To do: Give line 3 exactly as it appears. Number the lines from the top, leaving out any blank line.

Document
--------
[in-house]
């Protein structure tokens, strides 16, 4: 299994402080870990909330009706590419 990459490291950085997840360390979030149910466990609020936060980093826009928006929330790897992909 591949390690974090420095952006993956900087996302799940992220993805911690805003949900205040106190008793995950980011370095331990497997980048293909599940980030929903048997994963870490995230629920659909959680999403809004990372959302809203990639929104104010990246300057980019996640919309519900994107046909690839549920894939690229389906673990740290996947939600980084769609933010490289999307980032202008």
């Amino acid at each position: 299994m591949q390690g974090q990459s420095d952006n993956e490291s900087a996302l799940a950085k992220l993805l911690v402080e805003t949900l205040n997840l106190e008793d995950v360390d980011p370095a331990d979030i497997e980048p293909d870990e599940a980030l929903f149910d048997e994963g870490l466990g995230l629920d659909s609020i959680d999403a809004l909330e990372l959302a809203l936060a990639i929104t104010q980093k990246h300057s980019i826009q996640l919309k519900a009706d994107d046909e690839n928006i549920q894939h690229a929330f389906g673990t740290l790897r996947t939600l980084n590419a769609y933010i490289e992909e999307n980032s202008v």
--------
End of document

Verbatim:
């Amino acid at each position: 299994m591949q390690g974090q990459s420095d952006n993956e490291s900087a996302l799940a950085k992220l993805l911690v402080e805003t949900l205040n997840l106190e008793d995950v360390d980011p370095a331990d979030i497997e980048p293909d870990e599940a980030l929903f149910d048997e994963g870490l466990g995230l629920d659909s609020i959680d999403a809004l909330e990372l959302a809203l936060a990639i929104t104010q980093k990246h300057s980019i826009q996640l919309k519900a009706d994107d046909e690839n928006i549920q894939h690229a929330f389906g673990t740290l790897r996947t939600l980084n590419a769609y933010i490289e992909e999307n980032s202008v």